Denture Liner

Denture Liner

When is it time to consider a denture liner? If your dentures have begun to slip against your gums, leaving them sore and tender, then you definitely have a problem. Sore gums are the major reason that some people give up on wearing their dentures. If you've already tried denture creams and adhesives, or denture cushions but haven't found the relief you seek, then perhaps it's time to ask your denturist for a denture liner.

So, what exactly is a denture liner? A denture liner is made of an elastic material that can act as a cushion or buffer between the denture and gums. The liner keeps the denture from rubbing against the gums because it restores the non-slip fit. This can provide immense relief to the denture wearer who has all but given up hope.

There are two types of denture liners, temporary soft liners and semi-permanent liners. Let's examine both types.

Temporary soft liners are used when the denture wearer's gums are in such bad shape that they have become swollen in the sore areas. A standard relining job would not be possibly at this point because the gums are going to shrink back to their normal shape and size once they have been given the opportunity to heal. Therefore, only a temporary soft reline is appropriate at this time. The soft liner will act as a comfortable cushion for the gums and allow them time to heal. A temporary soft liner is only designed to last a few months before it starts to disintegrate.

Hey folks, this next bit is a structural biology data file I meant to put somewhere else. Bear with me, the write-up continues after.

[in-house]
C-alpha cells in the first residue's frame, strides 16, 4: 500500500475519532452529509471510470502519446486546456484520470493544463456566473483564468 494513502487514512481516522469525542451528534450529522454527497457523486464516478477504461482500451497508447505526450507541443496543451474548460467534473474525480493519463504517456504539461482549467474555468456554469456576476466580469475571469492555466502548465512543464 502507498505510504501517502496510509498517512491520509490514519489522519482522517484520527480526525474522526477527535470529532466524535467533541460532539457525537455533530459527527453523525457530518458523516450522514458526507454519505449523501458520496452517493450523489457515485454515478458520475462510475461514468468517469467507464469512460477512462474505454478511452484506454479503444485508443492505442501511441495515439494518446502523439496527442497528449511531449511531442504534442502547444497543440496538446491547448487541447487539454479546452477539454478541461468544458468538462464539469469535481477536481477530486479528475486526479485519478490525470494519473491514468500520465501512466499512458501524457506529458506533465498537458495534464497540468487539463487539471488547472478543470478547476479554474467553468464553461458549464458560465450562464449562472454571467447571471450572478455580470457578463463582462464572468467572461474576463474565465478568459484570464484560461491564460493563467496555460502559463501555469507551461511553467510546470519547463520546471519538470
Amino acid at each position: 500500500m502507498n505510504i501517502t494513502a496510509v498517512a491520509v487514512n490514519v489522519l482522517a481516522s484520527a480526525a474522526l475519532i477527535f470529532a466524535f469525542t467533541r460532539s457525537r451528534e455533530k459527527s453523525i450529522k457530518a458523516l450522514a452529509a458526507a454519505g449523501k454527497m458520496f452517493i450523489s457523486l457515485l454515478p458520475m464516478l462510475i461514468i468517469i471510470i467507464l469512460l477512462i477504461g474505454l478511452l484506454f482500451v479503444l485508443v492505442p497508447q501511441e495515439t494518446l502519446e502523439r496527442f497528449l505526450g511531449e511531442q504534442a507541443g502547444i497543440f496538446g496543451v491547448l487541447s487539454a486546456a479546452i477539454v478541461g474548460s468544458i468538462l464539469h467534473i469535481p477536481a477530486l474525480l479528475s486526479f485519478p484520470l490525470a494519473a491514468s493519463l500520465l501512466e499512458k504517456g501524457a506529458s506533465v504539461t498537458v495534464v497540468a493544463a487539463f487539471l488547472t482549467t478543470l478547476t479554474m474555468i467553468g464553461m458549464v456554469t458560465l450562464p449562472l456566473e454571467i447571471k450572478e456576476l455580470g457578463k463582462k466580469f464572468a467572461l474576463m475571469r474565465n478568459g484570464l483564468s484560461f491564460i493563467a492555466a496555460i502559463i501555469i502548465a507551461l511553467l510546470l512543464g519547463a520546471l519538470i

A semi-permanent denture liner is only intended for use until your next visit with your denturist, and is slightly harder in texture than a soft temporary liner. Semi-permanent liners are available as an over-the-counter mix. In brief, a powdered base substance is mixed with liquid to form a smooth paste. A layer of the paste is then spread over the entire inner surface of the denture. When the paste has been given a moment to set up to a malleable texture, it's time to set the denture gently into place on the gums. Once inserted, the denture should remain there for five to eight minutes. During this time the denture should be gently chewed and shifted slightly to imitate normal use. This will help spread the liner material into all the crevices and help assure a good fit. Finally, the denture is removed a rinsed an any excess liner along the edges is carefully cut away. Gentle pressure should be used when brushing the liner during cleaning.

Your denture professional should be the judge of which type of soft liner is right for you.